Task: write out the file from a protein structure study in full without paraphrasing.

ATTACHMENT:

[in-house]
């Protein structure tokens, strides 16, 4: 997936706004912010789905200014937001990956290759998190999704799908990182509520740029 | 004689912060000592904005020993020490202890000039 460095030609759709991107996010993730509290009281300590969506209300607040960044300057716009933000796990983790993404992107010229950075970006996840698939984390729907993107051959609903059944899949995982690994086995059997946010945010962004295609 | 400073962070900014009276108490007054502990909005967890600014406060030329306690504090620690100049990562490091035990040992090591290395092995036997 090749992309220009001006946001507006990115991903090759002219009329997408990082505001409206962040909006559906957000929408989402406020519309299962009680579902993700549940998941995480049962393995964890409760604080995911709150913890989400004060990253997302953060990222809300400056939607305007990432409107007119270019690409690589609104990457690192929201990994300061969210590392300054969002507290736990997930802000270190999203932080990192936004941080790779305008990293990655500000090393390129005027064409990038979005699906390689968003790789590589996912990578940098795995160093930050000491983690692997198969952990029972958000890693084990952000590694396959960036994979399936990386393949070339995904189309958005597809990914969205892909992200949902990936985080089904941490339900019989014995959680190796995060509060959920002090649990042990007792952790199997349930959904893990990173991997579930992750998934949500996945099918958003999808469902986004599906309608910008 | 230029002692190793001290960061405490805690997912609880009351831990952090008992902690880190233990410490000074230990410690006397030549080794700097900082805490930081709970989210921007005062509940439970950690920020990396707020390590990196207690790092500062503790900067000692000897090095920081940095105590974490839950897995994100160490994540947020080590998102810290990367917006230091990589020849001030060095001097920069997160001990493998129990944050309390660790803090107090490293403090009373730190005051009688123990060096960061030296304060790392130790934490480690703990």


[in-house]
């Protein structure tokens, strides 16, 4: 997936706004912010789905200014937001990956290759998190999704799908990182509520740029 | 004689912060000592904005020993020490202890000039 460095030609759709991107996010993730509290009281300590969506209300607040960044300057716009933000796990983790993404992107010229950075970006996840698939984390729907993107051959609903059944899949995982690994086995059997946010945010962004295609 | 400073962070900014009276108490007054502990909005967890600014406060030329306690504090620690100049990562490091035990040992090591290395092995036997 090749992309220009001006946001507006990115991903090759002219009329997408990082505001409206962040909006559906957000929408989402406020519309299962009680579902993700549940998941995480049962393995964890409760604080995911709150913890989400004060990253997302953060990222809300400056939607305007990432409107007119270019690409690589609104990457690192929201990994300061969210590392300054969002507290736990997930802000270190999203932080990192936004941080790779305008990293990655500000090393390129005027064409990038979005699906390689968003790789590589996912990578940098795995160093930050000491983690692997198969952990029972958000890693084990952000590694396959960036994979399936990386393949070339995904189309958005597809990914969205892909992200949902990936985080089904941490339900019989014995959680190796995060509060959920002090649990042990007792952790199997349930959904893990990173991997579930992750998934949500996945099918958003999808469902986004599906309608910008 | 230029002692190793001290960061405490805690997912609880009351831990952090008992902690880190233990410490000074230990410690006397030549080794700097900082805490930081709970989210921007005062509940439970950690920020990396707020390590990196207690790092500062503790900067000692000897090095920081940095105590974490839950897995994100160490994540947020080590998102810290990367917006230091990589020849001030060095001097920069997160001990493998129990944050309390660790803090107090490293403090009373730190005051009688123990060096960061030296304060790392130790934490480690703990």